Revenge of the Grand Guignol heralds the very first London Horror Festival of performing arts. Staged in the Courtyard Theatre in Hoxton, on the eve of Halloween, it promises great and horrible things.
Consisting of four short plays, material is mostly based on work by ‘the greatest of all horror playwrights’ Andre de Lorde, who was heavily involved in the eponymous Theatre du Grand Guignol. Hundreds of violent melodramas and cruel farces were staged to pre-film audiences from 1897 until 1962. The press material promised we would be ‘literally sick with fear’ so, anticipating some old fashioned scaring, we downed a vodka and eyeball shot and took our seat.
Opening lines, scenes, first impressions – no matter how good what follows is, these have to be strong. It was a shame then that the first play – in which a mad Victorian doctor performs horrific operations – is the weakest. The pace is slow and actors, who shine in later plays, seem to take the retro setting as license to act artificially and stiff. Not the sort of corpses we are looking for.
Play two sees things pick up. Here is a perfectly pitched atmosphere of the banality in horror which ends, we know, in thrillingly awful surprises. An old man waits at home, the Archers on the radio, a TV dinner. The picture cracks to reveal a deadly secret, involving a burial and a haunting memory. It’s the standout play of the night, in terms of acting and script, and the only completely original one. Maybe Stewart Pringle doesn’t need the clout of the horror Lorde after all.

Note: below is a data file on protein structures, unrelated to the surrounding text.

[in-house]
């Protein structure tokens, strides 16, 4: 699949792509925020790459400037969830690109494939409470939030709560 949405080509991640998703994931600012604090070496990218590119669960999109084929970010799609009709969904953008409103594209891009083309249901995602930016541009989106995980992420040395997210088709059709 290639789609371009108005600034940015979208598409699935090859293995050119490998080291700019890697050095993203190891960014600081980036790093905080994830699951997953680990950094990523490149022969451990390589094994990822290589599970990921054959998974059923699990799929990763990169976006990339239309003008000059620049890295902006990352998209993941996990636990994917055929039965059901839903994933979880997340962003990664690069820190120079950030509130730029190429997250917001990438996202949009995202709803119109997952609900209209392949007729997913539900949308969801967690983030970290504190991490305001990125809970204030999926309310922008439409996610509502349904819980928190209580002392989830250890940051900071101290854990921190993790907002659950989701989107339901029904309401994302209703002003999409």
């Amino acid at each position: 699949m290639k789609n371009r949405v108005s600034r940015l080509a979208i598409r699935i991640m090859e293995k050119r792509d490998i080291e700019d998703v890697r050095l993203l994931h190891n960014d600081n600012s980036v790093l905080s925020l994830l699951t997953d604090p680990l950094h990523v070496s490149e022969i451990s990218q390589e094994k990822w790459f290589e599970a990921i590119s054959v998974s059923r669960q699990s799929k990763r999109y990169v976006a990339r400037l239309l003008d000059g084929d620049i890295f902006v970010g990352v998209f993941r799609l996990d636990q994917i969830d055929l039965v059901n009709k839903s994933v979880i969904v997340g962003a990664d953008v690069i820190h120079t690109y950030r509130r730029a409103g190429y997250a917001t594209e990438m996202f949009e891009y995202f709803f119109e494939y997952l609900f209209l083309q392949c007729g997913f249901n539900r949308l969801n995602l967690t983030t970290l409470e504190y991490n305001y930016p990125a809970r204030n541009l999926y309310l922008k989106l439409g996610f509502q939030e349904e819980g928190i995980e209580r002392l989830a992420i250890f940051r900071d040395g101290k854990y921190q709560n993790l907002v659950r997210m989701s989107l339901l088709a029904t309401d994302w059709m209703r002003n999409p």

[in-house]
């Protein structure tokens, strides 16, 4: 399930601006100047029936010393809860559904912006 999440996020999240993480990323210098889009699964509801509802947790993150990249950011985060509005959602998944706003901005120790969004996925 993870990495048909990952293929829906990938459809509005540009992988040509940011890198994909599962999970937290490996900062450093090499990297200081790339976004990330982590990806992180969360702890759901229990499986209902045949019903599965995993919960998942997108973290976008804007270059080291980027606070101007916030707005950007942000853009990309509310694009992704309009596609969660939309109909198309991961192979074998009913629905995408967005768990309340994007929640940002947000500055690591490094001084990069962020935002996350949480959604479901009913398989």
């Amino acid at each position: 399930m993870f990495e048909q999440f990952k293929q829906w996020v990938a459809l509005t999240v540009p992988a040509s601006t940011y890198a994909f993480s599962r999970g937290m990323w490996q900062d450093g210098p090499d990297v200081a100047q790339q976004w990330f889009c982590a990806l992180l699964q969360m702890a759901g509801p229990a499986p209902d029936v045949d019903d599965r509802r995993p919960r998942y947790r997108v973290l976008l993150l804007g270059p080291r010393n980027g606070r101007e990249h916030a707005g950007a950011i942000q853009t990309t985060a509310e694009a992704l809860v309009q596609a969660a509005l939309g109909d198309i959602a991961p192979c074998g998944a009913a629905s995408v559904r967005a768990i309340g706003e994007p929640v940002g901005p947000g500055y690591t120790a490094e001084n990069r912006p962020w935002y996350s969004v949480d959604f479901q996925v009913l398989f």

Plays three and four take us on a journey from contemporary love tryst to an ammunitions factory in World War Two. A lovers game goes sickeningly wrong and a twist in the tale ends in a harrowing scene.
The factory play, in which a blind woman takes bloody revenge on her sighted co-worker is darkly hilarious. A line of blind munition workers stare battily ahead in their John Lennon glasses and there’s a great moment where a hammer gets whacked on a head, like a Tom and Jerry cartoon.
This is a fabulous concept and often The Revenge of the Grand Guignol achieves its aim of giving us a taste of old style horror and fun. It needs to remember consistently what it set out to do though – to make us quake in our boots – it is Halloween after all, mu ha ha ha ha!!!
By Belinda Liversedge
The London Horror Festival runs at Courtyard Theatre until 27 November and includes HP Lovecraft's The Dunwich Horror, Camden's Most Horrid plus zombie science, gothic rock, comedy improv and film screenings. Consult the full programme here. Tickets £12-15.